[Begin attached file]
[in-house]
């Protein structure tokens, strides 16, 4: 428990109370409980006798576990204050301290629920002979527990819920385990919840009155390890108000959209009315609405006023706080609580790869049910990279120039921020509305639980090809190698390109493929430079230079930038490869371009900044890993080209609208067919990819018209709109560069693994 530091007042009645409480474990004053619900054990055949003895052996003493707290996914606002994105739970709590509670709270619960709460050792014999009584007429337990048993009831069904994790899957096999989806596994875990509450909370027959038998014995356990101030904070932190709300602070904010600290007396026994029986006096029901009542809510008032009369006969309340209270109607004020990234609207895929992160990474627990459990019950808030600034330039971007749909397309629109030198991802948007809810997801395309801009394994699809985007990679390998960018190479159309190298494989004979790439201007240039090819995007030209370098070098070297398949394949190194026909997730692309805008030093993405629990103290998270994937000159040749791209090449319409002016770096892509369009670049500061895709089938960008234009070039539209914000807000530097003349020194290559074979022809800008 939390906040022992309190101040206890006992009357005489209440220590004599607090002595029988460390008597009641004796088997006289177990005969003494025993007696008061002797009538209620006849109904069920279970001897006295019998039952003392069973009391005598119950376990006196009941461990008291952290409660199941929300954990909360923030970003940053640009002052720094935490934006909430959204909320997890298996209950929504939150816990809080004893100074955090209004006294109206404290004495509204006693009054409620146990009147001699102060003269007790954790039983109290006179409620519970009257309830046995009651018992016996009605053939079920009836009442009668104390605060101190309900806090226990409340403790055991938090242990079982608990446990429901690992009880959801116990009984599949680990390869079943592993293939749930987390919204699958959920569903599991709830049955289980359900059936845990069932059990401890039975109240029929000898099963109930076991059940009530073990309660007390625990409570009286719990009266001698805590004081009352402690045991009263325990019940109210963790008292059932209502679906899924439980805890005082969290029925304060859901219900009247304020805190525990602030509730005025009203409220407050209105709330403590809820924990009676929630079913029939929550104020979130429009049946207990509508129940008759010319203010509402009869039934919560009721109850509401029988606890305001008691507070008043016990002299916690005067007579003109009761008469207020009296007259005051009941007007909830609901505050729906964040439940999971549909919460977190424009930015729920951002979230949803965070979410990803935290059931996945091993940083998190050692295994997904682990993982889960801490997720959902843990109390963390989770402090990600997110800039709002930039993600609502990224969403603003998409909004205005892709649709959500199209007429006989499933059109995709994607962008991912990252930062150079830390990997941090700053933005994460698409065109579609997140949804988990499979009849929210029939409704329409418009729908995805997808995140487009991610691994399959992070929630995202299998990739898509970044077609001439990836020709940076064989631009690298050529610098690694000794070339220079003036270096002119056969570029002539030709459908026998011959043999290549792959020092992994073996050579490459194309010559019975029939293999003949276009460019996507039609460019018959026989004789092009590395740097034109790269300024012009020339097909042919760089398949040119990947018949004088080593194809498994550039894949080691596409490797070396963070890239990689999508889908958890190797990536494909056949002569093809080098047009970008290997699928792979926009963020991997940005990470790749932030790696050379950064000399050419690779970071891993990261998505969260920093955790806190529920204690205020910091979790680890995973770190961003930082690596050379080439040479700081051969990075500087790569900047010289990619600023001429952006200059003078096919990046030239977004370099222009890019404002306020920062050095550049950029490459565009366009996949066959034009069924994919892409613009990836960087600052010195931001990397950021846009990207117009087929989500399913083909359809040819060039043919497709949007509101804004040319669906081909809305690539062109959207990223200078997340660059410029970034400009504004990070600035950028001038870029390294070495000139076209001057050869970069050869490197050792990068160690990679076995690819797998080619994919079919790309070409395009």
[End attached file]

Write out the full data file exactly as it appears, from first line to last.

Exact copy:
[in-house]
């Protein structure tokens, strides 16, 4: 428990109370409980006798576990204050301290629920002979527990819920385990919840009155390890108000959209009315609405006023706080609580790869049910990279120039921020509305639980090809190698390109493929430079230079930038490869371009900044890993080209609208067919990819018209709109560069693994 530091007042009645409480474990004053619900054990055949003895052996003493707290996914606002994105739970709590509670709270619960709460050792014999009584007429337990048993009831069904994790899957096999989806596994875990509450909370027959038998014995356990101030904070932190709300602070904010600290007396026994029986006096029901009542809510008032009369006969309340209270109607004020990234609207895929992160990474627990459990019950808030600034330039971007749909397309629109030198991802948007809810997801395309801009394994699809985007990679390998960018190479159309190298494989004979790439201007240039090819995007030209370098070098070297398949394949190194026909997730692309805008030093993405629990103290998270994937000159040749791209090449319409002016770096892509369009670049500061895709089938960008234009070039539209914000807000530097003349020194290559074979022809800008 939390906040022992309190101040206890006992009357005489209440220590004599607090002595029988460390008597009641004796088997006289177990005969003494025993007696008061002797009538209620006849109904069920279970001897006295019998039952003392069973009391005598119950376990006196009941461990008291952290409660199941929300954990909360923030970003940053640009002052720094935490934006909430959204909320997890298996209950929504939150816990809080004893100074955090209004006294109206404290004495509204006693009054409620146990009147001699102060003269007790954790039983109290006179409620519970009257309830046995009651018992016996009605053939079920009836009442009668104390605060101190309900806090226990409340403790055991938090242990079982608990446990429901690992009880959801116990009984599949680990390869079943592993293939749930987390919204699958959920569903599991709830049955289980359900059936845990069932059990401890039975109240029929000898099963109930076991059940009530073990309660007390625990409570009286719990009266001698805590004081009352402690045991009263325990019940109210963790008292059932209502679906899924439980805890005082969290029925304060859901219900009247304020805190525990602030509730005025009203409220407050209105709330403590809820924990009676929630079913029939929550104020979130429009049946207990509508129940008759010319203010509402009869039934919560009721109850509401029988606890305001008691507070008043016990002299916690005067007579003109009761008469207020009296007259005051009941007007909830609901505050729906964040439940999971549909919460977190424009930015729920951002979230949803965070979410990803935290059931996945091993940083998190050692295994997904682990993982889960801490997720959902843990109390963390989770402090990600997110800039709002930039993600609502990224969403603003998409909004205005892709649709959500199209007429006989499933059109995709994607962008991912990252930062150079830390990997941090700053933005994460698409065109579609997140949804988990499979009849929210029939409704329409418009729908995805997808995140487009991610691994399959992070929630995202299998990739898509970044077609001439990836020709940076064989631009690298050529610098690694000794070339220079003036270096002119056969570029002539030709459908026998011959043999290549792959020092992994073996050579490459194309010559019975029939293999003949276009460019996507039609460019018959026989004789092009590395740097034109790269300024012009020339097909042919760089398949040119990947018949004088080593194809498994550039894949080691596409490797070396963070890239990689999508889908958890190797990536494909056949002569093809080098047009970008290997699928792979926009963020991997940005990470790749932030790696050379950064000399050419690779970071891993990261998505969260920093955790806190529920204690205020910091979790680890995973770190961003930082690596050379080439040479700081051969990075500087790569900047010289990619600023001429952006200059003078096919990046030239977004370099222009890019404002306020920062050095550049950029490459565009366009996949066959034009069924994919892409613009990836960087600052010195931001990397950021846009990207117009087929989500399913083909359809040819060039043919497709949007509101804004040319669906081909809305690539062109959207990223200078997340660059410029970034400009504004990070600035950028001038870029390294070495000139076209001057050869970069050869490197050792990068160690990679076995690819797998080619994919079919790309070409395009």